A big part of the English language revolves around ease and convenience. It endeavors to find ways to make life easier for both the speaker and the writer.
For instance, you have several abbreviations that relieve writers of having to write a barrage of letters when just a couple would do.
For instance, you have abbreviations like “Mr.” which is short for “mister,” “Dr.” which is short for “doctor,” “Ex.” which is short for “example,” and “Dec.” which is short for “December.”
English is also filled with acronyms, arrangements of letters that both spell out other words while forming their own unique word.
A perfect case in point is how the word “scuba” is actually an acronym for “self-contained underwater breathing apparatus.” Imagine if you had to say that mouthful every time.
Other famous acronyms include “SIM,” “radar,” “AIDS,” and “laser.” Yes, laser is an acronym, and it stands for “light amplification by stimulated emission of radiation.”
There are many other ways English speakers take shortcuts, some of which might border on the lazy. For example, we use plenty of contractions.
Contractions are when you shorten a word or a group of words by omitting specific letters and sounds.
This is why English speakers can say “I’m” instead of “I am.” It is also how we get away with saying “you’re” rather than “you are.”
Interestingly, many people get confused between “you’re” and “your.” Just remember, “you’re” is the contraction, whereas “your” is the possessive form.
However, this isn’t the only case where contractions can confuse people.
Sometimes, people are uncertain whether the contracted form is correct in the first place. A prime example of this can be seen in the words “there are.”
Can we contract them to “there’re,” or would that be plain wrong?
Let’s try to answer that question together.
- 1 Is “there’re” a legitimate contraction for “there are”?
- 2 So, should you use “there’re” or not?
- 3 There’re: Final Verdict
Is “there’re” a legitimate contraction for “there are”?
Strictly speaking, on a grammatical level, it is correct. “There’re” is a legitimate contraction of “there are.” However, just because the rules say something is correct doesn’t mean you can actually use it.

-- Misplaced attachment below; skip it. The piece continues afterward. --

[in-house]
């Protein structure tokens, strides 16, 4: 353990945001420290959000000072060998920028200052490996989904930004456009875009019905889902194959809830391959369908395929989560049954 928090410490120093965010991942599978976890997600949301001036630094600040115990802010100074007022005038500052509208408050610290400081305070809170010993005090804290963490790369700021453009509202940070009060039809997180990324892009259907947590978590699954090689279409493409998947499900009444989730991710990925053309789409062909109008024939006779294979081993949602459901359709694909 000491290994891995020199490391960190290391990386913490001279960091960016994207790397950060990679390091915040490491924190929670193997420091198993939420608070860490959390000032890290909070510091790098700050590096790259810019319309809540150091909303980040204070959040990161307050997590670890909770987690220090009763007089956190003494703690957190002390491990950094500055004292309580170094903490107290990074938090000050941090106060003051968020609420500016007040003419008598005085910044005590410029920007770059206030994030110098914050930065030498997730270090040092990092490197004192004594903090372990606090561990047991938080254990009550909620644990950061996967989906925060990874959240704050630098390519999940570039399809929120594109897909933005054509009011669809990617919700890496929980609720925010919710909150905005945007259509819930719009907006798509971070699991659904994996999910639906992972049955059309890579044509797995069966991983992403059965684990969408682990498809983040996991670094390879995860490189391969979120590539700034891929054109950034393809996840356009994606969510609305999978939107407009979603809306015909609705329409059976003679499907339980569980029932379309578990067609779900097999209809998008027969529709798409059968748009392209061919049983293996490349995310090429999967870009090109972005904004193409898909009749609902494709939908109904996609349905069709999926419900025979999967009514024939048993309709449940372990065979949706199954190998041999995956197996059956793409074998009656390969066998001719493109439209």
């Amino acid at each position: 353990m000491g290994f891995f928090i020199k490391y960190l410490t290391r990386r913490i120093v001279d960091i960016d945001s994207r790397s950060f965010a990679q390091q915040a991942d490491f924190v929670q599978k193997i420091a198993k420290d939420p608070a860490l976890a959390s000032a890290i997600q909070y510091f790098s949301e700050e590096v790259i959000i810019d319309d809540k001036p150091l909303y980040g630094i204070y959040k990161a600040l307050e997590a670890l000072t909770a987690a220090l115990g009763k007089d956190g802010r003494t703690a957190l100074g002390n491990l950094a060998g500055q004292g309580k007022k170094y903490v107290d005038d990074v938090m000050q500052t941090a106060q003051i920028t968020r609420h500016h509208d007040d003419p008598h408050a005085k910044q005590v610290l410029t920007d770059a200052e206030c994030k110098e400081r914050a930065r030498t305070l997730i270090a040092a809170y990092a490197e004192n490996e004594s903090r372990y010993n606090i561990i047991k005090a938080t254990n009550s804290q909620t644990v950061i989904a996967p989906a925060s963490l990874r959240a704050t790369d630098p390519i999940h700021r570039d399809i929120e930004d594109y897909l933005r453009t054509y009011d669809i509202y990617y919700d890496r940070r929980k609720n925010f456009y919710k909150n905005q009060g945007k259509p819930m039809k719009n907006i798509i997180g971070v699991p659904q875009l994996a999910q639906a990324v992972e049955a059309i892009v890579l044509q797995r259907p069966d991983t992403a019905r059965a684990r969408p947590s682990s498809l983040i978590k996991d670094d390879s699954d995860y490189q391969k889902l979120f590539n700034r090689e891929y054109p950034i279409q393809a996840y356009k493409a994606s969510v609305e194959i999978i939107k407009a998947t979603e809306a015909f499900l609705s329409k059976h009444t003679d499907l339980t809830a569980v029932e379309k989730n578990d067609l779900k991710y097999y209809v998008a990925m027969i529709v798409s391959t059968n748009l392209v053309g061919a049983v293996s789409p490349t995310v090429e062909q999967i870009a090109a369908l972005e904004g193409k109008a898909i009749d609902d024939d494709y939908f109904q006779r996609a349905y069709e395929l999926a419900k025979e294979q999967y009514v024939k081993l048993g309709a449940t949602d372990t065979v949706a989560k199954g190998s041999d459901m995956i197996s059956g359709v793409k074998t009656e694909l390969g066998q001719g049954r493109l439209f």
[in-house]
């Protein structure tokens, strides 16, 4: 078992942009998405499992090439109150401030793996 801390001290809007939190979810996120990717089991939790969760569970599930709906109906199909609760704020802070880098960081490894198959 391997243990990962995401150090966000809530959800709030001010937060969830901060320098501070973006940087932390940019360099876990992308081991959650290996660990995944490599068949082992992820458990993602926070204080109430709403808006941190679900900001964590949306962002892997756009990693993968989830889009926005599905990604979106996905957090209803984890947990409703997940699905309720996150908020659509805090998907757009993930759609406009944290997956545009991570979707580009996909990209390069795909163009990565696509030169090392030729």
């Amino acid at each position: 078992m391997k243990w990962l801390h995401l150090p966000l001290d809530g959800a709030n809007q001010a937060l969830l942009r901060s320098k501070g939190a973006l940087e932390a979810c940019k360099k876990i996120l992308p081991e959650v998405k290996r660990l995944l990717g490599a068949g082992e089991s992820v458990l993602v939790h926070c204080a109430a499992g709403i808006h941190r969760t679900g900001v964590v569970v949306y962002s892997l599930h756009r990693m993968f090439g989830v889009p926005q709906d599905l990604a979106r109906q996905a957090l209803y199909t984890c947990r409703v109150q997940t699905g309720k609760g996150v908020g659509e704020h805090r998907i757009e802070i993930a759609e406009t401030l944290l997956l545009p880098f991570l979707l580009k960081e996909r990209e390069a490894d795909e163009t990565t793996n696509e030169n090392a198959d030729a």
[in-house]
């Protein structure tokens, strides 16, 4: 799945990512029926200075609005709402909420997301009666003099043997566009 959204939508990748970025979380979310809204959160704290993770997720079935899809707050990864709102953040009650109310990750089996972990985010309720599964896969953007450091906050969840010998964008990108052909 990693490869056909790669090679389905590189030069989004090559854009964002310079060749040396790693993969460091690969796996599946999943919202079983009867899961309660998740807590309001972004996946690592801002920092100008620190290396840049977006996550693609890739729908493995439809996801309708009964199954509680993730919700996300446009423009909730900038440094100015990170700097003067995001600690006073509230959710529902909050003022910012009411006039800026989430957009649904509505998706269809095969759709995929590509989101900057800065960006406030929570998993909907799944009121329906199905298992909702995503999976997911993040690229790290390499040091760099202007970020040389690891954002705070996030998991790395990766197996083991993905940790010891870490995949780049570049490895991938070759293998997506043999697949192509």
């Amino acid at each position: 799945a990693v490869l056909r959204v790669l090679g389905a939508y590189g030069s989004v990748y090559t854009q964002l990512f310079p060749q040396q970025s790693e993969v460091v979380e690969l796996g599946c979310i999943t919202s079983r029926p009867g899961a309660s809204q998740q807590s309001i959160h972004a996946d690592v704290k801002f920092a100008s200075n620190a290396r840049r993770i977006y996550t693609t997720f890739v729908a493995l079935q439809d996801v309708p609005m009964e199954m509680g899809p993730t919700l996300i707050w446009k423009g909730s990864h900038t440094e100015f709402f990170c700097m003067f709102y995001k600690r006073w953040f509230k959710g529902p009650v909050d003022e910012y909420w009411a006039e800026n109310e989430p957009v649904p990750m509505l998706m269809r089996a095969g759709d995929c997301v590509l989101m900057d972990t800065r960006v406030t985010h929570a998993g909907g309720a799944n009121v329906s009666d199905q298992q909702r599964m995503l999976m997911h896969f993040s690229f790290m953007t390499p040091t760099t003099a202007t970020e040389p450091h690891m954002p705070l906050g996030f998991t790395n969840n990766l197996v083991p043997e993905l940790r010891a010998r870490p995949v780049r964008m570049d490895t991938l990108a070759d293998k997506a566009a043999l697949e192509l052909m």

For instance, most text editors don’t recognize “there’re” and will flag it if you write it. What’s more, if you look it up in most online dictionaries, including Cambridge, Oxford, and Collins, you won’t find this word.
So, should you use “there’re” or not?
“There’re” is short for either “there are” or “there were.” Which contraction you are going for can only be understood through the surrounding context.
There’re a few things we need to talk about.
In the above sentence, it should be clear that we are contracting “there are,” not “there were.” How can you tell? Simple, you can look at the verb “need.”
If we had meant “there were,” then “need” would have been in the past, giving us “needed.”
There’re a few things we needed to talk about.
Unfortunately, it’s not always going to be this cut and dry, which might be a bit confusing for the reader.
There’re mangoes in the fridge.
Without any surrounding context or additional information, it’s almost impossible for us to know what the author is really saying.
Are there currently mangoes in the fridge, or were there mangoes in the fridge, but there aren’t anymore?
We will return to this ambiguity a bit later, but, for now, let’s try to figure out whether we should use “there’re” in the first place or not.
As mentioned earlier, the right question isn’t whether you should use “there’re.” The right question is whether there are any circumstances where it is ok to use it.
However, before talking about the situations where we can use “there’re,” there are a few things we need to clear up.
Why use contractions at all?
Contractions perform two main functions, one of which serves the writer and the other serves the speaker.
For the writer, contractions offer a way of reducing the number of letters necessary to send across the same message.
It might seem pedantic to focus on a few letters, but when you abbreviate every “I am” to “I’m,” every “you are” to “you’re,” and every “they will” to “they’ll,” these omissions add up.